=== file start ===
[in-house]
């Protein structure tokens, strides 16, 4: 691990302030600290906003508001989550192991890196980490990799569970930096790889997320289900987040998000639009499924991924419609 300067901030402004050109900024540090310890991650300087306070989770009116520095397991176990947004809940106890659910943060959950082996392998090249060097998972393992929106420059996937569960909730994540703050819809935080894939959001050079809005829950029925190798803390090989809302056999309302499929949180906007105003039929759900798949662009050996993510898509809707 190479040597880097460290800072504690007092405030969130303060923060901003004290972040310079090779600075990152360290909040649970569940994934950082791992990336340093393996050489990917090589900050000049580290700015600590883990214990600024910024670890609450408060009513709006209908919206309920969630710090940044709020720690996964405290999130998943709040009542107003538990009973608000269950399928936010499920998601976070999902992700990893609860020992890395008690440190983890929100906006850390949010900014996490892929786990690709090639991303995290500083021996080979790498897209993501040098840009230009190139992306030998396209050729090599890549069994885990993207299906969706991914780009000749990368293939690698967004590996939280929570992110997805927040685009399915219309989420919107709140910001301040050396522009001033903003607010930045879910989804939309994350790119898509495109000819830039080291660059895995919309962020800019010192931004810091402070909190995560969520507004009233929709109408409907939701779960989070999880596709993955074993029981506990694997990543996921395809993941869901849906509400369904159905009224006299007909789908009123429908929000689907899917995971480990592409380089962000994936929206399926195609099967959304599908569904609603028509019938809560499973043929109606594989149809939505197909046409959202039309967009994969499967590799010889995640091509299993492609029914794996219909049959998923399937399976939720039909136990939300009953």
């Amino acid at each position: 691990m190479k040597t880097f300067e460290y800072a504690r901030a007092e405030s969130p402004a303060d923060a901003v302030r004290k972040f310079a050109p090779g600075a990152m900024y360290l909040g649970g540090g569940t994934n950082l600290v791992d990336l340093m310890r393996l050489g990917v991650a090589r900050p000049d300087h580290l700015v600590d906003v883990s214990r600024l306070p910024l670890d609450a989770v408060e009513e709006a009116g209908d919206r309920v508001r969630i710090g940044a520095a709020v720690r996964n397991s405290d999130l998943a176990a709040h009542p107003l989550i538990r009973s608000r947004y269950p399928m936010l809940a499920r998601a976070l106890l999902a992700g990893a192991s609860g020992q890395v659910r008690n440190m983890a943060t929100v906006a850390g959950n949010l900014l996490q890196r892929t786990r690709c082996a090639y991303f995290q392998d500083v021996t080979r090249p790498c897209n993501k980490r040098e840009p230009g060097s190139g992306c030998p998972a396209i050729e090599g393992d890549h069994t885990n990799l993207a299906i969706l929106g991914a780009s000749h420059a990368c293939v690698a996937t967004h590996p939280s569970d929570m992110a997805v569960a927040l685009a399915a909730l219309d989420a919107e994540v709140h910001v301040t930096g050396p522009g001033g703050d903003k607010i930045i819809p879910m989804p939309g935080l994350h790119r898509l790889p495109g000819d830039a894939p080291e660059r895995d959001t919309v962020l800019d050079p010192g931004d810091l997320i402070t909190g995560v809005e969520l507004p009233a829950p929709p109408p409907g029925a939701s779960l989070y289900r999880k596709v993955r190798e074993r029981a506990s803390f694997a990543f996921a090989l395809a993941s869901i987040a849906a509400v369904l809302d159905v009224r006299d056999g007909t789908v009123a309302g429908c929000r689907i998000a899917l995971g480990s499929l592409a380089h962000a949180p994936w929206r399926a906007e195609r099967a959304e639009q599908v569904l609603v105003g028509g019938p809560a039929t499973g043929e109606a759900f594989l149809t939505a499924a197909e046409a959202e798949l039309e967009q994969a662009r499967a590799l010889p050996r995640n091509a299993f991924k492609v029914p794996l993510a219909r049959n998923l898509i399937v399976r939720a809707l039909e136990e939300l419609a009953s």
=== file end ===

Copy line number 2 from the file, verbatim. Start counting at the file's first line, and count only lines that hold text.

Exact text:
């Protein structure tokens, strides 16, 4: 691990302030600290906003508001989550192991890196980490990799569970930096790889997320289900987040998000639009499924991924419609 300067901030402004050109900024540090310890991650300087306070989770009116520095397991176990947004809940106890659910943060959950082996392998090249060097998972393992929106420059996937569960909730994540703050819809935080894939959001050079809005829950029925190798803390090989809302056999309302499929949180906007105003039929759900798949662009050996993510898509809707 190479040597880097460290800072504690007092405030969130303060923060901003004290972040310079090779600075990152360290909040649970569940994934950082791992990336340093393996050489990917090589900050000049580290700015600590883990214990600024910024670890609450408060009513709006209908919206309920969630710090940044709020720690996964405290999130998943709040009542107003538990009973608000269950399928936010499920998601976070999902992700990893609860020992890395008690440190983890929100906006850390949010900014996490892929786990690709090639991303995290500083021996080979790498897209993501040098840009230009190139992306030998396209050729090599890549069994885990993207299906969706991914780009000749990368293939690698967004590996939280929570992110997805927040685009399915219309989420919107709140910001301040050396522009001033903003607010930045879910989804939309994350790119898509495109000819830039080291660059895995919309962020800019010192931004810091402070909190995560969520507004009233929709109408409907939701779960989070999880596709993955074993029981506990694997990543996921395809993941869901849906509400369904159905009224006299007909789908009123429908929000689907899917995971480990592409380089962000994936929206399926195609099967959304599908569904609603028509019938809560499973043929109606594989149809939505197909046409959202039309967009994969499967590799010889995640091509299993492609029914794996219909049959998923399937399976939720039909136990939300009953």